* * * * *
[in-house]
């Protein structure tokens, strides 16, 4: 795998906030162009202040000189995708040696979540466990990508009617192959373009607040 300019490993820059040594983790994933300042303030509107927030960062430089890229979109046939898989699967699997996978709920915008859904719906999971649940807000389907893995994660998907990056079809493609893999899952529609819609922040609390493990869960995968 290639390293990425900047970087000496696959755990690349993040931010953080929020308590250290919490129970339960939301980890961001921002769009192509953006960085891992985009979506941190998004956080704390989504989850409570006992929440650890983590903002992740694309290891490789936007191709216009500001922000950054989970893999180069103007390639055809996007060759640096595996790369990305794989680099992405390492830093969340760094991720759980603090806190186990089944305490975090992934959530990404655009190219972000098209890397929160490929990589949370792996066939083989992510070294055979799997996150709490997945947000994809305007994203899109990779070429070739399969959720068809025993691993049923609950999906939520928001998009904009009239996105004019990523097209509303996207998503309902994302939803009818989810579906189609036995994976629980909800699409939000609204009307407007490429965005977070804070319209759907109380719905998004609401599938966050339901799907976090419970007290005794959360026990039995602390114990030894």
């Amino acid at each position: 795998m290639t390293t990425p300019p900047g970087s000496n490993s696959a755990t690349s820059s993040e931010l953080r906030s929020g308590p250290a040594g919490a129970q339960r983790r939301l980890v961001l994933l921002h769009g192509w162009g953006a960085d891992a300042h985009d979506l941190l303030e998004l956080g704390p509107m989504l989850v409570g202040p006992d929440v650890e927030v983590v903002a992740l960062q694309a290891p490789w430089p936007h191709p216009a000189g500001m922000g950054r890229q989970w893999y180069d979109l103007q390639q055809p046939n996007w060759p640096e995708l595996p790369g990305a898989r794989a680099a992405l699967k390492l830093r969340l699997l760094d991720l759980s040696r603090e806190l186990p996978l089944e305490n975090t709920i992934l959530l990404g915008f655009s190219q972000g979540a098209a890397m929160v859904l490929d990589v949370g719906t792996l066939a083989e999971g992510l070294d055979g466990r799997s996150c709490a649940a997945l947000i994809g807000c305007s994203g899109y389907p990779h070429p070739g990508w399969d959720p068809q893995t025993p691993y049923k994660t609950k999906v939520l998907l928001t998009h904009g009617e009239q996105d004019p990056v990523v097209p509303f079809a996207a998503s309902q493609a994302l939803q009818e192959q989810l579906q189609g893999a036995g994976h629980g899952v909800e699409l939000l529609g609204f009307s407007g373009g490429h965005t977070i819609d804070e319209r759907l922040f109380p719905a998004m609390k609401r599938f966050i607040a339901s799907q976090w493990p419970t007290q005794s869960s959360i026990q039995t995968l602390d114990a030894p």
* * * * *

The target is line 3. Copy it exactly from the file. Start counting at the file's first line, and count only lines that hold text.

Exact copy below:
């Amino acid at each position: 795998m290639t390293t990425p300019p900047g970087s000496n490993s696959a755990t690349s820059s993040e931010l953080r906030s929020g308590p250290a040594g919490a129970q339960r983790r939301l980890v961001l994933l921002h769009g192509w162009g953006a960085d891992a300042h985009d979506l941190l303030e998004l956080g704390p509107m989504l989850v409570g202040p006992d929440v650890e927030v983590v903002a992740l960062q694309a290891p490789w430089p936007h191709p216009a000189g500001m922000g950054r890229q989970w893999y180069d979109l103007q390639q055809p046939n996007w060759p640096e995708l595996p790369g990305a898989r794989a680099a992405l699967k390492l830093r969340l699997l760094d991720l759980s040696r603090e806190l186990p996978l089944e305490n975090t709920i992934l959530l990404g915008f655009s190219q972000g979540a098209a890397m929160v859904l490929d990589v949370g719906t792996l066939a083989e999971g992510l070294d055979g466990r799997s996150c709490a649940a997945l947000i994809g807000c305007s994203g899109y389907p990779h070429p070739g990508w399969d959720p068809q893995t025993p691993y049923k994660t609950k999906v939520l998907l928001t998009h904009g009617e009239q996105d004019p990056v990523v097209p509303f079809a996207a998503s309902q493609a994302l939803q009818e192959q989810l579906q189609g893999a036995g994976h629980g899952v909800e699409l939000l529609g609204f009307s407007g373009g490429h965005t977070i819609d804070e319209r759907l922040f109380p719905a998004m609390k609401r599938f966050i607040a339901s799907q976090w493990p419970t007290q005794s869960s959360i026990q039995t995968l602390d114990a030894p």